November 14, 2012
The record number of Hispanics who voted in the presidential election is likely to double in size within a generation, according to a Pew Hispanic Center analysis of U.S. Census Bureau data, Election Day exit polls and a nationwide survey of Hispanics that was released today.
According to the center, 53 million Hispanics in this country make up 17 percent of the total U.S. population, and close to half of all eligible voters (about 12.5 million) cast their votes.
The Hispanic share of the electorate will rise quickly for several reasons: “The most important is that Hispanics are by far the nation’s youngest ethnic group.” Their median age is 27 years old, and just 18 years old among native-born Hispanics – versus 42 years old for that of white non-Hispanics.
The center projects that Hispanics will account for 40 percent of the growth in the eligible voter base in the U.S. between now and 2030.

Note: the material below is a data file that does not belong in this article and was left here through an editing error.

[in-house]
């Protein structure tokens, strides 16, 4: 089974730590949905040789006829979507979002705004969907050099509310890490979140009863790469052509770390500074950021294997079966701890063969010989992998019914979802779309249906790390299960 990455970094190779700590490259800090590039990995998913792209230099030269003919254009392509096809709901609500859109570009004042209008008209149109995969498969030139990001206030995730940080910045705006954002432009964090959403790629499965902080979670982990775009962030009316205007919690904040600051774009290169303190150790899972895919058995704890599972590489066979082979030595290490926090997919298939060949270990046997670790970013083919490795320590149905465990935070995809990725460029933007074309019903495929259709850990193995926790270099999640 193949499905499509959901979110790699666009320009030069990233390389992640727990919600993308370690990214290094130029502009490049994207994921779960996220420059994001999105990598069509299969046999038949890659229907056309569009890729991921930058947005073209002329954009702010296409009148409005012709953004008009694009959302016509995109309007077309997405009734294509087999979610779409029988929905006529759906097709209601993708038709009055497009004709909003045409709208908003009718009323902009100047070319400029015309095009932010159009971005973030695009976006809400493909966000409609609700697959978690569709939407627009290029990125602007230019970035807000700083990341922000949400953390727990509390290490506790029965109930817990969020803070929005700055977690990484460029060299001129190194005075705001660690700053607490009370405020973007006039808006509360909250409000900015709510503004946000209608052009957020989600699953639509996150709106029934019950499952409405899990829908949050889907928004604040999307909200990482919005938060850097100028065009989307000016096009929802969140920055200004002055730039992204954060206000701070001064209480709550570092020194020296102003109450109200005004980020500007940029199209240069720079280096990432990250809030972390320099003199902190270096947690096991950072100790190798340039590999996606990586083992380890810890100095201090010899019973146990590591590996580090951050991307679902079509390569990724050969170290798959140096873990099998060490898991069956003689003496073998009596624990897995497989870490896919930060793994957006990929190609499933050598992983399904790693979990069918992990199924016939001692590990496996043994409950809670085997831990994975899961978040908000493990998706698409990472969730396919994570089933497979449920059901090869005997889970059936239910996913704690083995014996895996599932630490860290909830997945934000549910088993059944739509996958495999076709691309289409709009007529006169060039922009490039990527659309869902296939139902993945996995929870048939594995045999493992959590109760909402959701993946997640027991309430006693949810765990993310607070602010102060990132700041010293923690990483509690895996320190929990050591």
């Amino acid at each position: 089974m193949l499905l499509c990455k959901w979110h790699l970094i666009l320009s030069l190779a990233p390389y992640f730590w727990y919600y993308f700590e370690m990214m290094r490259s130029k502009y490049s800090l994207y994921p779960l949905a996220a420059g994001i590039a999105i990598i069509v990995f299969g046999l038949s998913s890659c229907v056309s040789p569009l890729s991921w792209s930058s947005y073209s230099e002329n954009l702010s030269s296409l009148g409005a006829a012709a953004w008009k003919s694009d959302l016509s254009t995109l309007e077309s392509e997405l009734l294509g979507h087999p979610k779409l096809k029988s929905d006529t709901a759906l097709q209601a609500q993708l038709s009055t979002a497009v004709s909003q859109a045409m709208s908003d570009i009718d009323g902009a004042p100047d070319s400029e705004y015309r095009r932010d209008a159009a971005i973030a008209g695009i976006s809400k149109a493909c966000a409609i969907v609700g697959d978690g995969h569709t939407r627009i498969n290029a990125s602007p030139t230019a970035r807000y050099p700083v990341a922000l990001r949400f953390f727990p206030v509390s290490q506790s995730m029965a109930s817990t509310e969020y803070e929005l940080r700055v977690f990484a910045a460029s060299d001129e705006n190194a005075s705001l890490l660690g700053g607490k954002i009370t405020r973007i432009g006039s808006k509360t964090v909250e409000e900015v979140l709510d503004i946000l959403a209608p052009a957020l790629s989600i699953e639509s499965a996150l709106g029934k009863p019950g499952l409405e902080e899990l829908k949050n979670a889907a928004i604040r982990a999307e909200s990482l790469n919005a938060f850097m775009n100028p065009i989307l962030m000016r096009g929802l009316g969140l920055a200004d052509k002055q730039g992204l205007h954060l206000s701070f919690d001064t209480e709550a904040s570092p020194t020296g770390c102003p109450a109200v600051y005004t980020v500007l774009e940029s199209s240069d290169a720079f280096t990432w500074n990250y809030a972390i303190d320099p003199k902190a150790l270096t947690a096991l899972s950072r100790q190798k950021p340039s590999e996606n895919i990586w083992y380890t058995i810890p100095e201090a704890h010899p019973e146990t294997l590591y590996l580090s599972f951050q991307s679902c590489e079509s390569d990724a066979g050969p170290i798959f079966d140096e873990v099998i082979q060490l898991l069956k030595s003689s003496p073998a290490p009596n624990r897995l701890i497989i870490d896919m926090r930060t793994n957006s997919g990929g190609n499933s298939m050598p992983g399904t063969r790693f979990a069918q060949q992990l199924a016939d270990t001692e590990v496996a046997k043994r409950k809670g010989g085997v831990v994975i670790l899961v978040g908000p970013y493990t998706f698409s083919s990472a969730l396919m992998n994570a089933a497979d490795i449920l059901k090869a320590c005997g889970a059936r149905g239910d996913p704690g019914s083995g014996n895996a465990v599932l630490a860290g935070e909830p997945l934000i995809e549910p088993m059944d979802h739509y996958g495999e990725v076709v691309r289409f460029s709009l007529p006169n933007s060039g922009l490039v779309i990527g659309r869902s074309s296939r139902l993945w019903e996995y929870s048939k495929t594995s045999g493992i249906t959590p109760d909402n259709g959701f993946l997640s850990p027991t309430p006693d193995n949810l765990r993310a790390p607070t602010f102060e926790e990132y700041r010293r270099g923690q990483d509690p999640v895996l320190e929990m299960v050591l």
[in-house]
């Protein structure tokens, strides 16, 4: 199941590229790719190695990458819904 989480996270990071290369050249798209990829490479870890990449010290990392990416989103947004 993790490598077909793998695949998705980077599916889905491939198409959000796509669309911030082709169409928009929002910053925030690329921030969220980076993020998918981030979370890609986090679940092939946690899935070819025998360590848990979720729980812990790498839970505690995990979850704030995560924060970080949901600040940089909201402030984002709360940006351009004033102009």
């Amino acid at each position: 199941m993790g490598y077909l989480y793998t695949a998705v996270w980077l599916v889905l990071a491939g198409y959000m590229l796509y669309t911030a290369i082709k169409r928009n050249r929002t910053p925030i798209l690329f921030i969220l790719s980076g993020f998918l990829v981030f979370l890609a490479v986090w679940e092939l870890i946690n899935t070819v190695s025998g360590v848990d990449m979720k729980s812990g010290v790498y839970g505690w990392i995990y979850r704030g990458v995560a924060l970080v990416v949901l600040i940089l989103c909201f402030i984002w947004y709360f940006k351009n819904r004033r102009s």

“Generational replacement alone will push the age- and citizen-eligible Latino electorate to about 40 million within two decades,” according to the report. “If the turnout rate of this electorate over time converges with that of whites and blacks in recent elections (66 percent and 65 percent respectively in 2008), that will mean twice as many Latino voters could be casting ballots in 2032 as did in 2012.”
The report, “An Awakened Giant: The Hispanic Electorate Is Likely to Double by 2030,” is available from the Pew Hispanic Center, www.pewhispanic.org a nonpartisan, non-advocacy research organization based in Washington, D.C.